Still, some people insist this excludes God from the discussion:  atheists like Hitchens on the one side, fundamentalists and "traditionalists" on the other.  To me, it enriches my theistic position, because it means God is truly active in human history, and that human history itself is real.  Even Isaiah complains that God won't make a show of power anymore, as God did when the wet wood was set ablaze.  Even the people of Israel tell Moses to talk to God and leave them out, because the theophany on Sinai scares them witless.  Even Ezekiel talks such rubbish and his behavior is so odd the people wonder if he's gone mad.  Even Jeremiah wonders why God is so cruel if God loves Israel.  Job never does get a good answer to his questions, just a rebuke; and the Preacher finally says there's nothing to be done except to fear God and keep God's commandments, that even the making of books (and the Bible is nothing but books!) is a vanity and a source of frustration.

What part of this is so different from the lives we lead today?

So pardon me if, on the subject of critiques of religion by the likes of Hitchens and Dawkins, I can't resist quoting Terry Eagleton:

Card-carrying rationalists like Dawkins, who is the nearest thing to a professional atheist we have had since Bertrand Russell, are in one sense the least well-equipped to understand what they castigate, since they don’t believe there is anything there to be understood, or at least anything worth understanding. This is why they invariably come up with vulgar caricatures of religious faith that would make a first-year theology student wince. The more they detest religion, the more ill-informed their criticisms of it tend to be. If they were asked to pass judgment on phenomenology or the geopolitics of South Asia, they would no doubt bone up on the question as assiduously as they could. When it comes to theology, however, any shoddy old travesty will pass muster.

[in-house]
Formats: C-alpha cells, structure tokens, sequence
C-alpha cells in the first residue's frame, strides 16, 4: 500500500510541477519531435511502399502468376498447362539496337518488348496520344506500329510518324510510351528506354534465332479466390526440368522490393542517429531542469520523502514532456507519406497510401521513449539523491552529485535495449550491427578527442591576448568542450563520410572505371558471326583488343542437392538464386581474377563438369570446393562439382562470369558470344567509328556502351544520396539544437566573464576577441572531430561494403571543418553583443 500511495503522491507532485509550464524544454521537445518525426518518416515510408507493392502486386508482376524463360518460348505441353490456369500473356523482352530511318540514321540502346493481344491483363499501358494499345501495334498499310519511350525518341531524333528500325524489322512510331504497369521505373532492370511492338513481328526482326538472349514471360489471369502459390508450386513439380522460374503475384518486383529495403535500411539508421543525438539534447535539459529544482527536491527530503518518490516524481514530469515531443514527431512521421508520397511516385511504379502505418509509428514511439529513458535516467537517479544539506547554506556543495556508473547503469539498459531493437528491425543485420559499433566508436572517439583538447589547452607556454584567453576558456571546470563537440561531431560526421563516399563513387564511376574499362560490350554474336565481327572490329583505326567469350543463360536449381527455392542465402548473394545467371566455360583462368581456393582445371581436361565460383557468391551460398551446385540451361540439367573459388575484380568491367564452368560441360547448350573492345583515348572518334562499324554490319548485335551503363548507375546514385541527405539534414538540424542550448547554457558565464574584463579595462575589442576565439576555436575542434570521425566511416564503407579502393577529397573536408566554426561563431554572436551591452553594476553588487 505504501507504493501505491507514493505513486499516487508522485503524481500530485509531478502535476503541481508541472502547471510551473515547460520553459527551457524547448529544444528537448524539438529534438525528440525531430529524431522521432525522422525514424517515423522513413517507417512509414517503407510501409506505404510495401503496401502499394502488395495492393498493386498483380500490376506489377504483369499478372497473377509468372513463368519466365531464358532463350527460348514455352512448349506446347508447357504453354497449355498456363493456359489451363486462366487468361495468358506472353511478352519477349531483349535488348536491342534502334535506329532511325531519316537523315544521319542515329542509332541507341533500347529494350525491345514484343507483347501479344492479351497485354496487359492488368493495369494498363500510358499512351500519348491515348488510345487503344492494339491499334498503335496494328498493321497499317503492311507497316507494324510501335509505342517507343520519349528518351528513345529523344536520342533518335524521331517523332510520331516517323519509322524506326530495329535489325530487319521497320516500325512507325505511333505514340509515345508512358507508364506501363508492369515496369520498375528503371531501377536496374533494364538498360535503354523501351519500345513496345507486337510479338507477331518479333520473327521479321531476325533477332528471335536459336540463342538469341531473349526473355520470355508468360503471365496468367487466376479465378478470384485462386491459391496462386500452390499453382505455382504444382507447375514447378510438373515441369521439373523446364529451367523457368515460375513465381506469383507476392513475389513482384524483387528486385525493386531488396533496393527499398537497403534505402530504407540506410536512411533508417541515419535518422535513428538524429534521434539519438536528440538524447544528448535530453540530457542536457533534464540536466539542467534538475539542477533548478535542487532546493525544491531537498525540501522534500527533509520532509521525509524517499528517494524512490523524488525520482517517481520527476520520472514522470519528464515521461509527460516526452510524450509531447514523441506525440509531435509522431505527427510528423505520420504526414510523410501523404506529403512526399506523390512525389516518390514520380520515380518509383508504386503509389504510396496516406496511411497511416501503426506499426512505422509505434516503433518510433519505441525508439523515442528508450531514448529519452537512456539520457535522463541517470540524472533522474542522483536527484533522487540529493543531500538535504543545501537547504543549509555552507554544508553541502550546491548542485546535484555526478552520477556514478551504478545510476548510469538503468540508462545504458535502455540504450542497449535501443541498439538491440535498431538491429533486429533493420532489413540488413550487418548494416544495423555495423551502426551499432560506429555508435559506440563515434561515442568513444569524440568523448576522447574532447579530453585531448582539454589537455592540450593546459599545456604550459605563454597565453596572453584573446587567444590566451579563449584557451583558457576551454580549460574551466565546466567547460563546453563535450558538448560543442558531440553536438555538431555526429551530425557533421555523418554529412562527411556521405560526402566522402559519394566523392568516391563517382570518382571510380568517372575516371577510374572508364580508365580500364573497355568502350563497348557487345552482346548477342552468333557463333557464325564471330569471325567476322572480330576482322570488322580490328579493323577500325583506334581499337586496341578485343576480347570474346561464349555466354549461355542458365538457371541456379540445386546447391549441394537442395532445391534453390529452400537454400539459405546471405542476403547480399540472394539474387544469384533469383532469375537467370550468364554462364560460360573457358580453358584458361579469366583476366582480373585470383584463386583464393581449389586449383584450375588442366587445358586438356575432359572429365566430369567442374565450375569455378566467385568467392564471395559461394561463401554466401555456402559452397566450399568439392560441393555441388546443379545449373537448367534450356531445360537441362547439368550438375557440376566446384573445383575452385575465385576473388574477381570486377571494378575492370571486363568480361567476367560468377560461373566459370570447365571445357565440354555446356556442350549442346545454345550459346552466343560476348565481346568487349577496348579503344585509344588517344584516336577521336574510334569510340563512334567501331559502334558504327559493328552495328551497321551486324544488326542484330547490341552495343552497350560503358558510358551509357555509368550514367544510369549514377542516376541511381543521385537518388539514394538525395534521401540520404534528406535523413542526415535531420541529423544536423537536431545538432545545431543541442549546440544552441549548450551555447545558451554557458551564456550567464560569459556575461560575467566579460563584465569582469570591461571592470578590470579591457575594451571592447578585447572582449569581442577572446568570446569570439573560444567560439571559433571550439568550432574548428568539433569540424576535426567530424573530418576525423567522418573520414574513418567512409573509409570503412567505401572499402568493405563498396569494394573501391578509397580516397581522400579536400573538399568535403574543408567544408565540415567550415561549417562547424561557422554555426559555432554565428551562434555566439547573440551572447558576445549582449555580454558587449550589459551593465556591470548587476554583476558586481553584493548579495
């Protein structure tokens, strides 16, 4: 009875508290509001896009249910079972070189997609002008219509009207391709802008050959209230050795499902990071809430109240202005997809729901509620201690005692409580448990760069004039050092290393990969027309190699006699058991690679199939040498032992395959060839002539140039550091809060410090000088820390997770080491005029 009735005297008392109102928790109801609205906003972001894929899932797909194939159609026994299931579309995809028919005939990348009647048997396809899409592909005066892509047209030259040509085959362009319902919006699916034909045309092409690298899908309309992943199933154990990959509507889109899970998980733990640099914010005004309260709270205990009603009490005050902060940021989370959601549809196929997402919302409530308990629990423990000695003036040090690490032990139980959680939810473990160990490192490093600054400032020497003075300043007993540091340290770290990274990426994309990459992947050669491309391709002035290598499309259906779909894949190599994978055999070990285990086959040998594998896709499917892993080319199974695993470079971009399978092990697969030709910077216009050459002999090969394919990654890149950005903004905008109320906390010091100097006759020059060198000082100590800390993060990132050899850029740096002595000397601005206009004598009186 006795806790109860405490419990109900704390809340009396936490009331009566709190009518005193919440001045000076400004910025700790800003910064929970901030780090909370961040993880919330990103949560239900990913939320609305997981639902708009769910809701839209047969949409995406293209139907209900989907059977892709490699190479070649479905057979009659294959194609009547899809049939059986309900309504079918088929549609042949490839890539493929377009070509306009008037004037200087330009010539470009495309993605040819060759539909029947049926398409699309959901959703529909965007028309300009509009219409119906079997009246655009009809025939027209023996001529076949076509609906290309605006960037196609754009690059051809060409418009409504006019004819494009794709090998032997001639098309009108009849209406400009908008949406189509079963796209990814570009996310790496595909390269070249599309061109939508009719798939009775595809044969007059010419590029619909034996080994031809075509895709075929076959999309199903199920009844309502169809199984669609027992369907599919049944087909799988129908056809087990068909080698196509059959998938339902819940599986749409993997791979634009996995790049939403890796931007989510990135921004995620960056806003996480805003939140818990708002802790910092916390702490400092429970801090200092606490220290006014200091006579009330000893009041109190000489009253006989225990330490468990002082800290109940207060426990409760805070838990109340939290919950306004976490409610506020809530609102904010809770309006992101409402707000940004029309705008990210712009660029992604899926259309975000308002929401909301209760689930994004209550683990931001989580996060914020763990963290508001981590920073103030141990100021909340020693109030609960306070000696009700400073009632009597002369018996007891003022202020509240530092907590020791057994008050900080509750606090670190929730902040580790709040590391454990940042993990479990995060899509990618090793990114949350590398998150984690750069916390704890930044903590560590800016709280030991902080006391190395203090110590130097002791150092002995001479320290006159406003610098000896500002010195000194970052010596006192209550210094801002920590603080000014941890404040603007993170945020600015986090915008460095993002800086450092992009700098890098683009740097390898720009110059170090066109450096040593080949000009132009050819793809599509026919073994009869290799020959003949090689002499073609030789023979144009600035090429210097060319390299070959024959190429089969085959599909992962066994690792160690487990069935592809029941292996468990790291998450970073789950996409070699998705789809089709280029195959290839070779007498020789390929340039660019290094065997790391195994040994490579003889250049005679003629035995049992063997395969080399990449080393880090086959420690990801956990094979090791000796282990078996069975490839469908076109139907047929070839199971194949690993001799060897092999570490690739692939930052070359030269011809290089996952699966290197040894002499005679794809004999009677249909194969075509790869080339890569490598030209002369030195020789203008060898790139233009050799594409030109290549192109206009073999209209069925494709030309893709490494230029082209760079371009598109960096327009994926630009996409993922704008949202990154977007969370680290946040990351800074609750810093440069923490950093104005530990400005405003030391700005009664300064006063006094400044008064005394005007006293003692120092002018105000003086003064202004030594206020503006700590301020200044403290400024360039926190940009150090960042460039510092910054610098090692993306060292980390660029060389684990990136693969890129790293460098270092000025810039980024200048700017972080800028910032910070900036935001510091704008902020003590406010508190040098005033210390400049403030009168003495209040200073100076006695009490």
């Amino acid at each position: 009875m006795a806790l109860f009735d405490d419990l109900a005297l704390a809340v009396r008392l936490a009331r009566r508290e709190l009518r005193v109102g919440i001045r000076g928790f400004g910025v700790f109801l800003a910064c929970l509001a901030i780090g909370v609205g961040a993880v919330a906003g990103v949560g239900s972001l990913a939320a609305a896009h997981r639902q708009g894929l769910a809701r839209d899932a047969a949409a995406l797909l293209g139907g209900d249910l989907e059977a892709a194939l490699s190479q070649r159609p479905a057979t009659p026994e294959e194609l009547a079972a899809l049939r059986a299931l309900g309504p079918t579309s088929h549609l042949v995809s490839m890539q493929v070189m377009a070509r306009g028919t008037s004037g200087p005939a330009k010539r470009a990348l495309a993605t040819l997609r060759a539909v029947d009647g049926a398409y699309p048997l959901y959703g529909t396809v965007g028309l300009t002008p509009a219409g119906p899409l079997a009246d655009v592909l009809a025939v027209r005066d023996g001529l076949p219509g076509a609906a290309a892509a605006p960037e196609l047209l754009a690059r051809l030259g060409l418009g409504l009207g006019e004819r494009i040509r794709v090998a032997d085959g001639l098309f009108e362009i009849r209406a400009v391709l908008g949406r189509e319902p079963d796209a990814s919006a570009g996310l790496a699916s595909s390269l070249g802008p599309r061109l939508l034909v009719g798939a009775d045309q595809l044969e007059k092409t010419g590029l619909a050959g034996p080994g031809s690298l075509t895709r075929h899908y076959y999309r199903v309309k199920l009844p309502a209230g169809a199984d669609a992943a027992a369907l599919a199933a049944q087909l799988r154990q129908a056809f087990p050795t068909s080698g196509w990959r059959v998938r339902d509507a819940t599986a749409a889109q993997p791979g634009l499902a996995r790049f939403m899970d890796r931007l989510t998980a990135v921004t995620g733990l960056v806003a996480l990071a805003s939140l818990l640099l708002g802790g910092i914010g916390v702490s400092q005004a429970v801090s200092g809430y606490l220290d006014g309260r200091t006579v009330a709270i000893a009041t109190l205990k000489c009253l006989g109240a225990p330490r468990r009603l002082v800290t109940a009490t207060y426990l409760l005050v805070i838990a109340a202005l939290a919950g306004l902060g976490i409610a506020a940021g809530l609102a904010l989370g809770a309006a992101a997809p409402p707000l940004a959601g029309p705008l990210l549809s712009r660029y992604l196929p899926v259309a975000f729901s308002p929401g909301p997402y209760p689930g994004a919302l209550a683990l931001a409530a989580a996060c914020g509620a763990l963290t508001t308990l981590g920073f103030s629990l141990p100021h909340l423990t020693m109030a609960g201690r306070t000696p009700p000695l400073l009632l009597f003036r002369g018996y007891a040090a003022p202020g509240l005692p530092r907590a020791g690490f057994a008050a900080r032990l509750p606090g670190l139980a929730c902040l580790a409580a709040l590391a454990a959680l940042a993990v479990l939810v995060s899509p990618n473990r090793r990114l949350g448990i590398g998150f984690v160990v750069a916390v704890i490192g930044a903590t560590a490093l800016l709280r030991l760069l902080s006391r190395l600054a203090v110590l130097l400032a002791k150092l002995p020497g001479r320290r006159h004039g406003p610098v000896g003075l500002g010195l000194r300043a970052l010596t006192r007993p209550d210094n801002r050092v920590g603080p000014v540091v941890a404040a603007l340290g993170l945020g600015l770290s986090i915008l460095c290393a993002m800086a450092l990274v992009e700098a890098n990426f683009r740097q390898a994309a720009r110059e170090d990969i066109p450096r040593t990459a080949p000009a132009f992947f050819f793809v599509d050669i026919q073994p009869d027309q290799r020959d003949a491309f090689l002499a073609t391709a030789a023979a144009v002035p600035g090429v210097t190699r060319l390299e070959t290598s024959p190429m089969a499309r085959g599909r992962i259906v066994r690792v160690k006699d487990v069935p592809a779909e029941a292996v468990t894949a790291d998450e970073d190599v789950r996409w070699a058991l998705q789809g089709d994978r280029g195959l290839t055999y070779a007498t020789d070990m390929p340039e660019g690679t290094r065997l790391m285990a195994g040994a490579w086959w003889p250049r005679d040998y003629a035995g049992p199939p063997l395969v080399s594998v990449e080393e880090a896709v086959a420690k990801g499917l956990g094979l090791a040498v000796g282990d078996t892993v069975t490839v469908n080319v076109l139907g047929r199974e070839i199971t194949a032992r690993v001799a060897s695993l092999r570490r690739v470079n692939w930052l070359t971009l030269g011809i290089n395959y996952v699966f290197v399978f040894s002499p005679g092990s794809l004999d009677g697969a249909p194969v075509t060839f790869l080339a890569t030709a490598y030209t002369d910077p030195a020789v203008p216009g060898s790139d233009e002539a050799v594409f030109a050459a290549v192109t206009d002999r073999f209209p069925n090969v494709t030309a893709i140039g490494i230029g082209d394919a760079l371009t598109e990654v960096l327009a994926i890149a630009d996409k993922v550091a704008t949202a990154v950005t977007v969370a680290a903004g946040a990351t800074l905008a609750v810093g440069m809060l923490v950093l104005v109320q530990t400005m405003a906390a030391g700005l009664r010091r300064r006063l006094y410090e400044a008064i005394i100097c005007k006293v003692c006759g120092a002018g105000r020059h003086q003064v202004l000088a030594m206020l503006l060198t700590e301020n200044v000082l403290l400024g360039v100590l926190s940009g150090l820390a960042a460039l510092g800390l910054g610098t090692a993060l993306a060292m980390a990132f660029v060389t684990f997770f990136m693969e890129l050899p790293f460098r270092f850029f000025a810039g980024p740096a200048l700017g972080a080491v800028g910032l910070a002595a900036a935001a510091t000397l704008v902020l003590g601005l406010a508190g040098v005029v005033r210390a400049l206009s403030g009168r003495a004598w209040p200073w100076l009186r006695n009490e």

I care less about the criticism of Dawkins this time around than I do about the observation buried in the center as a measuring stick:  the first year theology student.  It could as well be the first year divinity student (the seminary I attended granted both M.Div. degrees, and M.Th, .or Masters of Theology, degrees.  The former included professional training for ministry; the latter was a purely academic program.).   The point is this, as McElwee so eloquently puts it:

 The Christian message doesn’t contradict science, and nor is it concerned with bourgeois politics. Ultimately Christianity (and many other religions) are about transcending politics and fighting for social justice. Think of Martin Luther King Jr., Desmond Tutu, Nelson Mandela, Mahatma Gandhi and Thich Quang Duc – all of whom were influenced by their religion to change the world. Jesus saw how oppression and oppressors consumed the world. He, as all great reformers have, sided with the oppressed. This kind of skewed fundamentalism is radically new and far removed from true Christianity. True Christianity offers us a far superior doctrine — one of social justice, love and equality.
And more particularly, this:

In an age which offers a variety of escapes from the human condition, Christians are more than ever a sign of contradiction.  They continue to believe that the search for God must begin with the acceptance of the human.  They believe this because it is in the stable of humanity that God has come in search of us.

In the human experience of Jesus, God became available to us as the depth of human life.  Thus, a Christian believes that the experience of ultimate meaning comes not from a leap out of the human condition, but a journey through its dark waters.--John Heagle
If you want to criticize Christianity, criticize it for failing to live up to that.

No comments:

Post a Comment